Howell, A.J. “Self-Affirmation Theory And The Science Of Well-Being.” Journal Of Happiness Studies (2016): 1-19. Scopus®. Web. 29 Oct. 2016.

When people with eating disorders decide to move along to a career within the field they are practicing self-affirmation. They are taking an aspect that has threatened their life, in this case the eating disorder, and using that as motivation to be successful in treating it in patients. This drive is not only beneficial for the patient, but for the clinician as well. This keeps them striving to stay successful and confident in their progress, instead of slipping behind.

“Over the last ten years, 11 staff with personal recovery have worked in our program. The included two PhDs, six Masters prepared Licensed Therapists, one RN, and two psychtechs. Overall, these clinicians have made an unusual and outstanding contribution to the program. The fact that we have staff with recovery is consistently mentioned in patient satisfaction surveys as one of the strengths of the program” (Johnson 295)
Costin, Carolyn, and Craig L. Johnson. “Been There, Done That: Clinicians’ Use Of Personal Recovery In The Treatment Of Eating Disorders.” Eating Disorders 10.4 (2002): 293. Academic Search Premier. Web. 13 Oct. 2016.
“My experience with recovered staff is that they exude confidence in understanding and dealing directly with the patients’ eating disorder symptoms. while offering hope and inspiration that becoming fully recovered is possible. I know know of only two staff members in six years who left Monte Nido due to the fact that they felt ‘uncomfortable’ and even ‘triggered’ by the patients” ( Johnson 296)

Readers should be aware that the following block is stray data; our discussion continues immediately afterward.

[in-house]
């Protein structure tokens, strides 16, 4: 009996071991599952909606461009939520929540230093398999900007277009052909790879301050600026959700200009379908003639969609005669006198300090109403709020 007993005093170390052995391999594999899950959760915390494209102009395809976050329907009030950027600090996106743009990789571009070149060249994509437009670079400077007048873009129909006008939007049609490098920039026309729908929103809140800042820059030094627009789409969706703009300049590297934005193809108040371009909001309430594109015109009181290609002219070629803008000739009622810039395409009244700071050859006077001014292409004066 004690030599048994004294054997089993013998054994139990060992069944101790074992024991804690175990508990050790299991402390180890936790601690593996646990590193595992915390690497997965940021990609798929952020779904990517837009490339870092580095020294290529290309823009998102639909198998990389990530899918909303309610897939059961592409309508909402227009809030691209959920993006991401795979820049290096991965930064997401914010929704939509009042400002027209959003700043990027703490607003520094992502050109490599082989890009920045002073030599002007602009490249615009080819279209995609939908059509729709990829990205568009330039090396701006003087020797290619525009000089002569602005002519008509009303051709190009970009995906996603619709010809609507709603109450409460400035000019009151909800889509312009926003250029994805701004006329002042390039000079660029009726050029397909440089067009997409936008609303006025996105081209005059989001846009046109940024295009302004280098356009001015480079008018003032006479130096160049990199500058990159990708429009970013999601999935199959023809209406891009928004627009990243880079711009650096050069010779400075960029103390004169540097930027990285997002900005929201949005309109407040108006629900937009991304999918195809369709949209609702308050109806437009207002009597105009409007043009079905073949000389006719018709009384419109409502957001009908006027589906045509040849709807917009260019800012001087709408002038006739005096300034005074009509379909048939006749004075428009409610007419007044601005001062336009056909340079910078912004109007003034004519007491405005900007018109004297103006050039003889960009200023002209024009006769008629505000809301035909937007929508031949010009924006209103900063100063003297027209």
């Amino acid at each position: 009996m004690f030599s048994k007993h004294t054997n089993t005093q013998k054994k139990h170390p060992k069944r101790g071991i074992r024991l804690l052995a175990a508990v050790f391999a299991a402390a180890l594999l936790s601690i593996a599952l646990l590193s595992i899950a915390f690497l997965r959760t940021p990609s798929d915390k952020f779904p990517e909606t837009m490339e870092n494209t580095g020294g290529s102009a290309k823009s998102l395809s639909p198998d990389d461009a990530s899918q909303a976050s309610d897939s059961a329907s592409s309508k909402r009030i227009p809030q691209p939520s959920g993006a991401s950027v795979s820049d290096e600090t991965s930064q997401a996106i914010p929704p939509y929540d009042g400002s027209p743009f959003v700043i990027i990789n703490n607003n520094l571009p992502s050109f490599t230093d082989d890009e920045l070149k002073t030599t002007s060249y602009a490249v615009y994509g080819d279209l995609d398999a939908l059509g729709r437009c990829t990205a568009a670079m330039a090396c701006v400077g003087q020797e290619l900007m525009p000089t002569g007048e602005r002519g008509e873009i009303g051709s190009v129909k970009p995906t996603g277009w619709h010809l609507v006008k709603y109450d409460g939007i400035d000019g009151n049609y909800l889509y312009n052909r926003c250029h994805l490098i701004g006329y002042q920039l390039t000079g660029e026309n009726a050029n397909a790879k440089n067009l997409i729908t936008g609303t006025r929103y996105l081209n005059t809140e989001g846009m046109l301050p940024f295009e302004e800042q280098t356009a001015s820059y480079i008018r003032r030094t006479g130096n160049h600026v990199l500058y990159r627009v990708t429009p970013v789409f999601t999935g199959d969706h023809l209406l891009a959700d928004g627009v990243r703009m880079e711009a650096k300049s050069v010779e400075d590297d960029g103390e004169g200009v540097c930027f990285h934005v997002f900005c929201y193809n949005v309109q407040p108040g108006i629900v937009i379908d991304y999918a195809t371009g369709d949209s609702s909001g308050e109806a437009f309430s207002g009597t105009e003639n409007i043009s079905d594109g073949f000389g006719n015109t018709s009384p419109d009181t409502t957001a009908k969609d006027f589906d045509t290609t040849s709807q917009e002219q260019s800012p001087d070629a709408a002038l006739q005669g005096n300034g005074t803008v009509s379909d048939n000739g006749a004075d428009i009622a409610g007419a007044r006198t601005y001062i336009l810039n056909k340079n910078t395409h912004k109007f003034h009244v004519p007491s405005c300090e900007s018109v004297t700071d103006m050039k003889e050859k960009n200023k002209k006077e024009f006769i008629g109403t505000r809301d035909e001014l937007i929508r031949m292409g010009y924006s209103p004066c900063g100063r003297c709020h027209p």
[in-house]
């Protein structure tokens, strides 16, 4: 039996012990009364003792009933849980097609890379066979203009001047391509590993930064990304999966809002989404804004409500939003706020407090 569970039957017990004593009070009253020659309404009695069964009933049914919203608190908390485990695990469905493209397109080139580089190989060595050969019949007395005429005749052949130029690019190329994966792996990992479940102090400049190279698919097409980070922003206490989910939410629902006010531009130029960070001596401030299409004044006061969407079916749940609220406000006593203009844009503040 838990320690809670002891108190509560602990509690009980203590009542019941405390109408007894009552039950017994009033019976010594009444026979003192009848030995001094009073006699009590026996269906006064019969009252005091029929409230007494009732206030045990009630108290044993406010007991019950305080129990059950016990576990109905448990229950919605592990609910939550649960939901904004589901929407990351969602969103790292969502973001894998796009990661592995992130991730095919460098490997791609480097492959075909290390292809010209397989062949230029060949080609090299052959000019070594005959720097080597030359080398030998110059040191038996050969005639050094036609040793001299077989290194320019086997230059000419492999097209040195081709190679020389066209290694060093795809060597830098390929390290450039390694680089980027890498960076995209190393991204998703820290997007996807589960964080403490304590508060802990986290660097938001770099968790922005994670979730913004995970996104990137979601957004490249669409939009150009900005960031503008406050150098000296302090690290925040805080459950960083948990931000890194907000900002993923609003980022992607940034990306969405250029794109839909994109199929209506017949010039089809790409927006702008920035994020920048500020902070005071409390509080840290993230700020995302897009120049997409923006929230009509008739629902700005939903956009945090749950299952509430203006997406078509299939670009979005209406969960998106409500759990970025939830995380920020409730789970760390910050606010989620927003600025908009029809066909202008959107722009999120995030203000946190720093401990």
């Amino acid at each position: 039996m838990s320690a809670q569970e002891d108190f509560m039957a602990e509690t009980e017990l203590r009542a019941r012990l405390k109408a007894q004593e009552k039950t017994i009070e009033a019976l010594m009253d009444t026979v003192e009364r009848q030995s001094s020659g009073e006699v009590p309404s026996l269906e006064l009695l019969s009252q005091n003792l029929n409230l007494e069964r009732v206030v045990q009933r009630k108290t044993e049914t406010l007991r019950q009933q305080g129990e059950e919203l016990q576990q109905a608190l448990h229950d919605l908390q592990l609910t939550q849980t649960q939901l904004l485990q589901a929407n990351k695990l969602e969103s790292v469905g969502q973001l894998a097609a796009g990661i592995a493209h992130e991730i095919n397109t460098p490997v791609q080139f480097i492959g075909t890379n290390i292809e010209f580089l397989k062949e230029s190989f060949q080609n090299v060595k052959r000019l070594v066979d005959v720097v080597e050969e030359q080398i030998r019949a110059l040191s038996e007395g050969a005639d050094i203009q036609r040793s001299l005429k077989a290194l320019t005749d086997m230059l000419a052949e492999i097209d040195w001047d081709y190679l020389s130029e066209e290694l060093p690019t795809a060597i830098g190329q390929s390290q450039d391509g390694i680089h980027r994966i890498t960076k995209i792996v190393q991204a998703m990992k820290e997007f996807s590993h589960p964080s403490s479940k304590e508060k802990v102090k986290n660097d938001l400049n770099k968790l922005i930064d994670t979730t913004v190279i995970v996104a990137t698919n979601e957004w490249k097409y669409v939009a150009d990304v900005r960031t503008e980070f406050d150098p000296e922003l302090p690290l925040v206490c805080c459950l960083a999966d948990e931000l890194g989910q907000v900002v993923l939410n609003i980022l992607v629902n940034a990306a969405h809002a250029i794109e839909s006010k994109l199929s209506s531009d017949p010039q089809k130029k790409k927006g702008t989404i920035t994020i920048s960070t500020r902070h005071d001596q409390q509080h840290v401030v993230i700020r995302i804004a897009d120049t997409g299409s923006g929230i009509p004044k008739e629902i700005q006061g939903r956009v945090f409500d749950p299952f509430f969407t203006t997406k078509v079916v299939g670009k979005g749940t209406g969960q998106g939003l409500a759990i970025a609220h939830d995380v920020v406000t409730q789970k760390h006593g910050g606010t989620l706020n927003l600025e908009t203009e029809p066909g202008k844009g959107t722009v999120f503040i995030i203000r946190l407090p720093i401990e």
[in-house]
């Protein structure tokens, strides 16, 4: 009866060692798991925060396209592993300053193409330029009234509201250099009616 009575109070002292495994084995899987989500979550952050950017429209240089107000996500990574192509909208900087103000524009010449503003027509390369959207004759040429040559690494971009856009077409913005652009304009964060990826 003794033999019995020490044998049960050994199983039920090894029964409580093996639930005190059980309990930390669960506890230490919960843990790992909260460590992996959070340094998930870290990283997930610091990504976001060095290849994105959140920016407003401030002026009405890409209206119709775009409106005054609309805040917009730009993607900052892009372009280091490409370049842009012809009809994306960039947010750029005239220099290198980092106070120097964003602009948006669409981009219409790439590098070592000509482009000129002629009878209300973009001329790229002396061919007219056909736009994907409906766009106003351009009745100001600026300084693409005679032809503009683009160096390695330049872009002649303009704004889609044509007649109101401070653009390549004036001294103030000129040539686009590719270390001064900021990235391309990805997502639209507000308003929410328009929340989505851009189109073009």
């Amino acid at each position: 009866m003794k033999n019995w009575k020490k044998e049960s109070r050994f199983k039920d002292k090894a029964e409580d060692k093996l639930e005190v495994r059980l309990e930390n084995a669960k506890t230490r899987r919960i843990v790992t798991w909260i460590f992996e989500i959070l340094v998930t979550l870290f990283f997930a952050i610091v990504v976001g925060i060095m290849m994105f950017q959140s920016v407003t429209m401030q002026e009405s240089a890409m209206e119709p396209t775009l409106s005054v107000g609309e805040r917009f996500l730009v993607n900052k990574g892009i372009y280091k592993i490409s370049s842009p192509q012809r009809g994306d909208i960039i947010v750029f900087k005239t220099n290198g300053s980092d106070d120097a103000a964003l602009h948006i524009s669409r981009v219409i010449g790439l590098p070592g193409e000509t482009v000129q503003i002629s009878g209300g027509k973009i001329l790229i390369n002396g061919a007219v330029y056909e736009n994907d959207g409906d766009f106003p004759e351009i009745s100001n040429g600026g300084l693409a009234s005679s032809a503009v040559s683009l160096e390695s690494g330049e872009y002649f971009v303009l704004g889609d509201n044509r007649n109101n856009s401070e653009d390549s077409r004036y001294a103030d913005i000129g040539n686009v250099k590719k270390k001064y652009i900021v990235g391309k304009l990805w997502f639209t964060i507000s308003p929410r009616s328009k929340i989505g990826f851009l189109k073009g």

Costin, Carolyn, and Craig L. Johnson. “Been There, Done That: Clinicians’ Use Of Personal Recovery In The Treatment Of Eating Disorders.” Eating Disorders 10.4 (2002): 293. Academic Search Premier. Web. 13 Oct. 2016.
“When patients see recovered clinicians being valued and occupying positions of status within treatment programs, it can be powerful. It can send a message that individuals who have had eating disorders can expose these shame-filled aspects of themselves, master them, and then use the experience to consolidate a more authentic self system that can be valued by others” (Johnson 297)
Costin, Carolyn, and Craig L. Johnson. “Been There, Done That: Clinicians’ Use Of Personal Recovery In The Treatment Of Eating Disorders.” Eating Disorders 10.4 (2002): 293. Academic Search Premier. Web. 13 Oct. 2016.

Use this to argue counterargument card #4.

“‘recovering’ … implies that people can never be ‘recovered.’ This idea originates from the addiction of disease model used in Alcoholics Anonymous. In this paradigm eating disorders are thought to be lifelong diseases … labeling eating disorder patients in this way may not only be a diagnostic trap but a self-fufilling prophecy” (Johnson 302).
Costin, Carolyn, and Craig L. Johnson. “Been There, Done That: Clinicians’ Use Of Personal Recovery In The Treatment Of Eating Disorders.” Eating Disorders 10.4 (2002): 293. Academic Search Premier. Web. 13 Oct. 2016.
ED obsession
Purcell Lalonde, Magali, et al. “Food For Thought: Ego-Dystonicity And Fear Of Self In Eating Disorders.” European Eating Disorders Review 23.3 (2015): 179-184. Academic Search Premier. Web. 1 Nov. 2016.